6. The skew blades give a cleaner cut because there is less judder with skews than square-on blades. But setting the iron shallow for the final cuts produces the same end result too, so that eliminates the need for a skew.

    1. Thanks Paul, I’ll set the blade shallow so that it doesn’t hog out so much on the final passes.

  7. Paul –

    I bought a Record #044 from an eBay dealer in the UK for a very reasonable price, however shipping added a bunch (they would only use the expensive shipping).

    I have been looking on eBay for quite some time for a Stanley #95 edge trimming plane but to me the prices are too excessively high (they seem to think they have a really rare plane). I can buy a Veritas or Lie-Nielsen for way less.

    I have to agree with the poster that when either you or Chris Schwarz comments about some particular tool the prices shoot up for quite some time.

    Thank you for all the information you give us on using and setting up the tools. Also I have your Working Wood 1 & 2 and really like it.



  8. just go a Record 044 for free but its missing the depth gauge dose any one know where i can get one.



    1. They often come up on ebay but if in a bind you can use a hex head 1/4″ bolt and grind off the head to a gentle round ‘fore and aft’.

    1. Not too much. It was an excessive tool with some more simple blades that worked well and half that did not. They are fiddly, unpredictable and often awkward. i would rather have wooden moulding planes any day. they work a thousand time more effectively and more efficiently and in a fraction of the time when they are set up and sharpened properly. Some of the blades work well, very well, so I won’t dismiss them out of hand.

      1. Hi Paul,

        Could you elaborate on this a little more please – I’m not able to picture what you mean when you say work from the opposite end. Pulling rather than pushing?

        1. It means instead of pushing the plane in the conventional manner from behind the plane with your dominant hand on the rear handle, you turn the plane around or place yourself in opposition and pull it towards you.

  9. Paul,

    When you say “these irons are easy to make with a hack saw, flat file and some 1/8” O1 steel flat stock from MSC (USA)”, that sounds really promising. But does the steel not need hardening, and how could a home woodworker try to accomplish this?

    1. Yes, you can heat the steel until it is no longer magnetic, check with a magnet as the steel heats to cherry red. At that point plunge in peanut oil. The steel will be hard. Now anneal by placing in an oven at 350 F and leave there for an hour. Withdraw and allow to cool and the steel will be hard but not too hard to sharpen.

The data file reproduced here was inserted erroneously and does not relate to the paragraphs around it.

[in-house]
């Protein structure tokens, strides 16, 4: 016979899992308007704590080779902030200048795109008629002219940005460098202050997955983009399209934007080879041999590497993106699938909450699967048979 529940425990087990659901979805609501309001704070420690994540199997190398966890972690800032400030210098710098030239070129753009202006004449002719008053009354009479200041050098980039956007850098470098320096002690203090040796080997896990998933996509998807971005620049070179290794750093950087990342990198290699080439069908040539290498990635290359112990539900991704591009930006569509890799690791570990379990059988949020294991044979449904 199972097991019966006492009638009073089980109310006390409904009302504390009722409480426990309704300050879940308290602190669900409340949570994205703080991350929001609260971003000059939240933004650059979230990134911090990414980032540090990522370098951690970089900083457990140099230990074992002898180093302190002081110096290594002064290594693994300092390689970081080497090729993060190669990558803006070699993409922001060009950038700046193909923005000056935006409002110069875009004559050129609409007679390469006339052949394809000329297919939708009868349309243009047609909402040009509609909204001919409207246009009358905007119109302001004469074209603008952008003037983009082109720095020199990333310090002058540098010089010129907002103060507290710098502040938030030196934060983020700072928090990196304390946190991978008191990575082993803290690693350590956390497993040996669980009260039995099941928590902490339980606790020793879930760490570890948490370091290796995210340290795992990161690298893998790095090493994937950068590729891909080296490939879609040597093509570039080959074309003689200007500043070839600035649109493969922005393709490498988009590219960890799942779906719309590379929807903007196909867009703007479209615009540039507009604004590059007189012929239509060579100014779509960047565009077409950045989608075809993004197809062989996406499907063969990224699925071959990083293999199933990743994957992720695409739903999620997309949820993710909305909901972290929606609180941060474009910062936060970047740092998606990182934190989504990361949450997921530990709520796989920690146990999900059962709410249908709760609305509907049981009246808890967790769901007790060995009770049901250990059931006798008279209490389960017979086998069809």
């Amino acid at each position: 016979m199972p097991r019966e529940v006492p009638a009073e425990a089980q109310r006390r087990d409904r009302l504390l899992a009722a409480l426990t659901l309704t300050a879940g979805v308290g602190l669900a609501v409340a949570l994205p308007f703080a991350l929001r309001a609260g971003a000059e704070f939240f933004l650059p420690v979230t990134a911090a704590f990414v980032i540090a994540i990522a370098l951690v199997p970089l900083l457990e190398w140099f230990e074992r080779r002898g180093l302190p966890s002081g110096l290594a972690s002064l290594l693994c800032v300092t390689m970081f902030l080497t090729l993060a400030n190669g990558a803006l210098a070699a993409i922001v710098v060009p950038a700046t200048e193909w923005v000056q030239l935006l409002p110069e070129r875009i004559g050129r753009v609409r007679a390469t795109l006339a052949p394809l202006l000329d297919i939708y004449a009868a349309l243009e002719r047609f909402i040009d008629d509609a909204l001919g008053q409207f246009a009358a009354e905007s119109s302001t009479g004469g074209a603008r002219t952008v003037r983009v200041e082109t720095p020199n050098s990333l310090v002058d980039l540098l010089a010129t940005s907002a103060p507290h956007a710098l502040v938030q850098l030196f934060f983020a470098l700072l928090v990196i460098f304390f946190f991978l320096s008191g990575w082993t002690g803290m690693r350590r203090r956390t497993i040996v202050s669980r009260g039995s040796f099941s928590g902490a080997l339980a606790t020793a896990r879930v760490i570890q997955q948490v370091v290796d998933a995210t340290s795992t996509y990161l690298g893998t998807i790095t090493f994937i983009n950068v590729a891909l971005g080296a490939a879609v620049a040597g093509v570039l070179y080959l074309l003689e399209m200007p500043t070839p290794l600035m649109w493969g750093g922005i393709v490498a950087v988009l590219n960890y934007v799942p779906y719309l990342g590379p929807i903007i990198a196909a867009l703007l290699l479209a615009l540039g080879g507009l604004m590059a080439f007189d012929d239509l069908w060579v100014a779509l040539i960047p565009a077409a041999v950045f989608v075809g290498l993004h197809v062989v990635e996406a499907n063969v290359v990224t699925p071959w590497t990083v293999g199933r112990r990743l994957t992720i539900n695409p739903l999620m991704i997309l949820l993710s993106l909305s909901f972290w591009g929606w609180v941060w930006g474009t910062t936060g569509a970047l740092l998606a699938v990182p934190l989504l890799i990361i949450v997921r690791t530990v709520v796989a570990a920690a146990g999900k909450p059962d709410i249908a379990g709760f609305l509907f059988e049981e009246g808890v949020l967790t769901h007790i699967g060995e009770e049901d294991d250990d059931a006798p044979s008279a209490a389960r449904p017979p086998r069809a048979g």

10. Paul, I’d like to refurbish my Dad’s 043 plough plane. I didn’t have much luck with it as a kid trying it out surreptitiously ! Is this a bevel up or down plane ?I can’t find a decent close up. Thank you for making clear videos, much enjoyed. Did you write the how to guide ? Old chippies never die,but I think the smell is Scotch glue !
    S Richardson.

    1. It’s a bevel down plane as are all the plough planes. And yes I did write the how-to guide.

  11. Are you completely grinding off the head, or just the edges so it won’t dig in? I’m also in the same boat without a depth gauge.

  12. I live in Canada and have bought some tools from the U.K via eBay. When you are looking at bidding on an item, check the seller’s other items too and see if they have any other items that you might want that have the bidding ending at a later time/day than the main item you are trying to purchase. You can often get small items that you need(want) that would normally be too expensive (good quality marking gauges etc.)on their own because of shipping, packaged in the same box for about the same shipping as just one item as long as they come from the same seller. It’s a good way to decrease your shipping per piece but there is some risk involved. if you can, contact the seller via e-mail and make sure they will combine the shipping for multiple items if you win the bids. If you were so inclined, you could buy multiple things with an eye to selling some once everything crossed the pond and pay for some of the shipping that way. It’s a bit convoluted but you have to do these things sometimes to stay on budget and there is a lot of quality stuff on eBay in the UK that just can’t be found here in the center of Canada that doesn’t cost a ton in shipping.

  13. Dear Paul,